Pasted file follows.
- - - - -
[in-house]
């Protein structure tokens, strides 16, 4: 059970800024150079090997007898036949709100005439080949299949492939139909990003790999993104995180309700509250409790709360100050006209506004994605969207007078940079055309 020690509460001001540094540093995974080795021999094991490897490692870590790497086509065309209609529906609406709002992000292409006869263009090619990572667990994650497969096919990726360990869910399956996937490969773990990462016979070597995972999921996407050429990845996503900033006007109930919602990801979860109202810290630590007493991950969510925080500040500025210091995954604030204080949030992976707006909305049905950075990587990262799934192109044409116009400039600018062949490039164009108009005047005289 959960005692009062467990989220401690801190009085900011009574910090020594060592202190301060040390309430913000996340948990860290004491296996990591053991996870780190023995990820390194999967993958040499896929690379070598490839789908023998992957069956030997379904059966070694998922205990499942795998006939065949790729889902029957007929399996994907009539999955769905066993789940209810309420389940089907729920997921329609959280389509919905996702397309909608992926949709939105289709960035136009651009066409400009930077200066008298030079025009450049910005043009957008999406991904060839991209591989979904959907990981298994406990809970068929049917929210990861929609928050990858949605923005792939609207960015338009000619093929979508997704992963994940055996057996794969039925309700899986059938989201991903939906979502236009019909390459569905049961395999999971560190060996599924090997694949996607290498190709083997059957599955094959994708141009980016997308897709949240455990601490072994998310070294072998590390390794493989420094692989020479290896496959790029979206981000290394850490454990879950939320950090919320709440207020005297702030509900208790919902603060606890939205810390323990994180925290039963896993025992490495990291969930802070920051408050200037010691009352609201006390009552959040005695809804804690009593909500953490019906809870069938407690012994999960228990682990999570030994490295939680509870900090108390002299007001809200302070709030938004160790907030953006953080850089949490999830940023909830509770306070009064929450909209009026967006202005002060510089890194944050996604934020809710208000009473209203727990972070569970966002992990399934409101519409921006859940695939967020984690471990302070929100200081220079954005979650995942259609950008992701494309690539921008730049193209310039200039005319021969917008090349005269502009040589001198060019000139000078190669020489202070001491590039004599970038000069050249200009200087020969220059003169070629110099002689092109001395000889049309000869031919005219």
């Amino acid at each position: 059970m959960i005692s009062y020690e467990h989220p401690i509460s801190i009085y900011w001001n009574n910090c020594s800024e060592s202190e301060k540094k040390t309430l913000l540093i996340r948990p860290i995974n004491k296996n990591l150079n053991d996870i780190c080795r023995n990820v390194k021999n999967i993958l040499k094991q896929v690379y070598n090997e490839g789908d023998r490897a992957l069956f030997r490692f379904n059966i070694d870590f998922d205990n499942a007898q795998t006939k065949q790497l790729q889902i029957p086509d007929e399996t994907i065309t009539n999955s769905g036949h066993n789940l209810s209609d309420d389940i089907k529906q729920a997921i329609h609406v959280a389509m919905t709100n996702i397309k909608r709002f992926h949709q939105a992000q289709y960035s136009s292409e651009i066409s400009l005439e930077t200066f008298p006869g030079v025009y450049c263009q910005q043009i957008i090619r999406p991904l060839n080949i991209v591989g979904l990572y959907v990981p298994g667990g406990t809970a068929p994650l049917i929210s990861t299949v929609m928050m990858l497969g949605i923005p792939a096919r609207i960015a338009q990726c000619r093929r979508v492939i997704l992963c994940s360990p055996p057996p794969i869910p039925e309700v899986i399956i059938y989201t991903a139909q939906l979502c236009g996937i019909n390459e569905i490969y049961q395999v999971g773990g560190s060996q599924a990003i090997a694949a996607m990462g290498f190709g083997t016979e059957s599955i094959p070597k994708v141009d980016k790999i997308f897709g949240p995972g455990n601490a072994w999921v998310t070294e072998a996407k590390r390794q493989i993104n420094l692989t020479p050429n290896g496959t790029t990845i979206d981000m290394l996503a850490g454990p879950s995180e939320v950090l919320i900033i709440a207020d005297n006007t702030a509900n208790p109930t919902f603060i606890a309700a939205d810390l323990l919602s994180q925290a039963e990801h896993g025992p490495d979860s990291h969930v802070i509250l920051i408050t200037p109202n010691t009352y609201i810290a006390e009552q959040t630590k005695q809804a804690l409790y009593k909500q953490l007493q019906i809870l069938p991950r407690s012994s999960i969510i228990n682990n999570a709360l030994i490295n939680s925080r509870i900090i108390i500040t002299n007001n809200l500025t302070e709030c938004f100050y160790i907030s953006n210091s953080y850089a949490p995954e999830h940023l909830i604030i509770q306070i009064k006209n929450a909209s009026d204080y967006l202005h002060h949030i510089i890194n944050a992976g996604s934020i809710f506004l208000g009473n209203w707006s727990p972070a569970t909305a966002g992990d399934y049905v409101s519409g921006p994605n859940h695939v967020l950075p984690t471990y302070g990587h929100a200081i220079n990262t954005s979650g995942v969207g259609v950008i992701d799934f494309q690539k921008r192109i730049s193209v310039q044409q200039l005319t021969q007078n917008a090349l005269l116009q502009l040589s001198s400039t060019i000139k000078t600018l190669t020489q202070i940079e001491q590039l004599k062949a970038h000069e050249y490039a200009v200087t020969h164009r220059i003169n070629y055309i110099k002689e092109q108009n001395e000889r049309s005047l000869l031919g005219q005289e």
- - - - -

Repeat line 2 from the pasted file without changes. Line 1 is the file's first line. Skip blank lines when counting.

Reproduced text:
């Protein structure tokens, strides 16, 4: 059970800024150079090997007898036949709100005439080949299949492939139909990003790999993104995180309700509250409790709360100050006209506004994605969207007078940079055309 020690509460001001540094540093995974080795021999094991490897490692870590790497086509065309209609529906609406709002992000292409006869263009090619990572667990994650497969096919990726360990869910399956996937490969773990990462016979070597995972999921996407050429990845996503900033006007109930919602990801979860109202810290630590007493991950969510925080500040500025210091995954604030204080949030992976707006909305049905950075990587990262799934192109044409116009400039600018062949490039164009108009005047005289 959960005692009062467990989220401690801190009085900011009574910090020594060592202190301060040390309430913000996340948990860290004491296996990591053991996870780190023995990820390194999967993958040499896929690379070598490839789908023998992957069956030997379904059966070694998922205990499942795998006939065949790729889902029957007929399996994907009539999955769905066993789940209810309420389940089907729920997921329609959280389509919905996702397309909608992926949709939105289709960035136009651009066409400009930077200066008298030079025009450049910005043009957008999406991904060839991209591989979904959907990981298994406990809970068929049917929210990861929609928050990858949605923005792939609207960015338009000619093929979508997704992963994940055996057996794969039925309700899986059938989201991903939906979502236009019909390459569905049961395999999971560190060996599924090997694949996607290498190709083997059957599955094959994708141009980016997308897709949240455990601490072994998310070294072998590390390794493989420094692989020479290896496959790029979206981000290394850490454990879950939320950090919320709440207020005297702030509900208790919902603060606890939205810390323990994180925290039963896993025992490495990291969930802070920051408050200037010691009352609201006390009552959040005695809804804690009593909500953490019906809870069938407690012994999960228990682990999570030994490295939680509870900090108390002299007001809200302070709030938004160790907030953006953080850089949490999830940023909830509770306070009064929450909209009026967006202005002060510089890194944050996604934020809710208000009473209203727990972070569970966002992990399934409101519409921006859940695939967020984690471990302070929100200081220079954005979650995942259609950008992701494309690539921008730049193209310039200039005319021969917008090349005269502009040589001198060019000139000078190669020489202070001491590039004599970038000069050249200009200087020969220059003169070629110099002689092109001395000889049309000869031919005219």